I am of course immediately proved wrong 🙂 The Conference just remitted back a motion supporting the Scottish Government’s land reforms on the grounds they are too timid. There is life in this Party after all.
Am now blogging direct from the Conference Hall. We just had a fascinating insight into party management. The proposer of the motion on fracking, on behalf of Leith constituency, stated in her speech that their motion as submitted called for a complete ban on fracking, but that the text had been amended by the Standing Orders Committee to delete a ban and insert support for the Scottish Government’s temporary moratorium. She added that many constituencies then submitted amendments for a complete ban, but they were all rejected by the committee. Nonetheless, she stated we should support the bowdlerised motion to “show trust for the Scottish Government”.
A remit back was proposed on the grounds that the resolution was insufficiently radical. This was defeated 550 to 420. There could be no clearer illustration of the grip of the party leadership over the conference and the unswerving loyalty, even in plainly indefensible circumstances, of the bulk of the delegates.
I see that we are not to have a referendum in the next five years, but we are likely to have unconventional coal gas extraction or some other variant on fracking.
I thought I would give you the high and low points of the SNP Conference for me on Thursday. The high point was the debate on nuclear weapons, and the unanimous vote on show of cards for unilateral nuclear disarmament. That was all heartwarming enough. But what really made my day was watching at close quarters the facial expression of arch Blairite Andrew Rawnsley of the Observer during the debate. He went from incomprehension, as though everyone were speaking Gaelic, to a kind of rictus of disgust, and then his corded neck and cheek muscles started positively twitching in hatred. I feared for a moment it was apoplexy. Priceless, and well worth the cost of the rail ticket.
To say something nice about the media for a change, after that debate I saw Jon Snow helping his crew by carrying some of their very heavy equipment the considerable distance from the hall. Can’t imagine Gavin Esler, Laura Kuenssberg or any of the “stars” at the BBC doing that.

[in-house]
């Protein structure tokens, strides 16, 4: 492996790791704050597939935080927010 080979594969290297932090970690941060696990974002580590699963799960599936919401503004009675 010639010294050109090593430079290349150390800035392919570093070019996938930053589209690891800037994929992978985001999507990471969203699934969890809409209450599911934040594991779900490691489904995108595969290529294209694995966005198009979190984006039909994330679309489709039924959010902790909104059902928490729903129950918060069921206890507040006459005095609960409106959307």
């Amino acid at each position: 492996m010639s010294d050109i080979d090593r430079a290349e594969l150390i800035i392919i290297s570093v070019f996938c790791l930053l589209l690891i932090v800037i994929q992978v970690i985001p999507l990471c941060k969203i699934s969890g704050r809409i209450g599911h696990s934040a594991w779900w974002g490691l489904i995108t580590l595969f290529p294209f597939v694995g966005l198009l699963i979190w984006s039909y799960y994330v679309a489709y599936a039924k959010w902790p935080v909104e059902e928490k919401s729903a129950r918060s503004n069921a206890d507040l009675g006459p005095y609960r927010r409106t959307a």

My next highlight was listening to Phillippa Whitford talking about the NHS. She radiates confidence and competence, and it is sadly unusual to hear a politician who really does know the subject on which they are talking.
I greatly enjoyed a chat over a Guinness with the new Ecuadorean Ambassador, Carlos Abad. We discussed the prospects for Scottish Independence and, both being diplomats by profession, agreed heartily with each other that the key to eventually achieving Independence is recognition by other states.
The SNP really could and should do more in promoting the cause to the wider international community. The group of broadly socialist countries of Latin America (Ecuador, Venezuela, Cuba, Bolivia and Nicaragua) is called ALBA, an acronym of the Spanish name of the group. We should definitely cooperate with ALBA!
Which brings me to the low points of the day. The Ambassador had never been to Scotland before, and he had come straight from Aberdeen airport to the conference centre. I was ashamed and desperate to convince him what a lovely country Scotland is. The AECC is the ugliest building in Scotland – genuinely world class in the ugly buildings league. It is even more horrible inside than out. Whoever designed a conference centre with no bar is exceeded in stupidity only by whoever decided to hold the SNP conference in a centre with no bar. There is a bar in the adjoining Holiday Inn, itself as drab and dispiriting as a cheaply built hotel can be, but the hotel bar is far too small to serve as a social hub for the conference. And as the conference centre is outside the city in the middle of nowhere, there are no nearby bars to pile into – the conference lacks any kind of social heart.
Equally annoying, the rooms available for fringe meetings are too small. I tried to attend fringe meetings on TTIP and on excessive executive pay, but simply could not get into either.
The fringe meeting on the timing of a second referendum was cancelled, without explanation. There can be no doubt whatsoever that Nicola Sturgeon has moved decisively in the last 48 hours to kick the next referendum further into the long grass. She was ten minutes ago on BBC Breakfast doing precisely that and positioning the SNP as a party of governance within the Union. Delegates here including me, have no opportunity at all to express our opinions on this. That is not a good feeling, and I suspect in the long term not good party management, however smart it may feel to the leadership at the moment.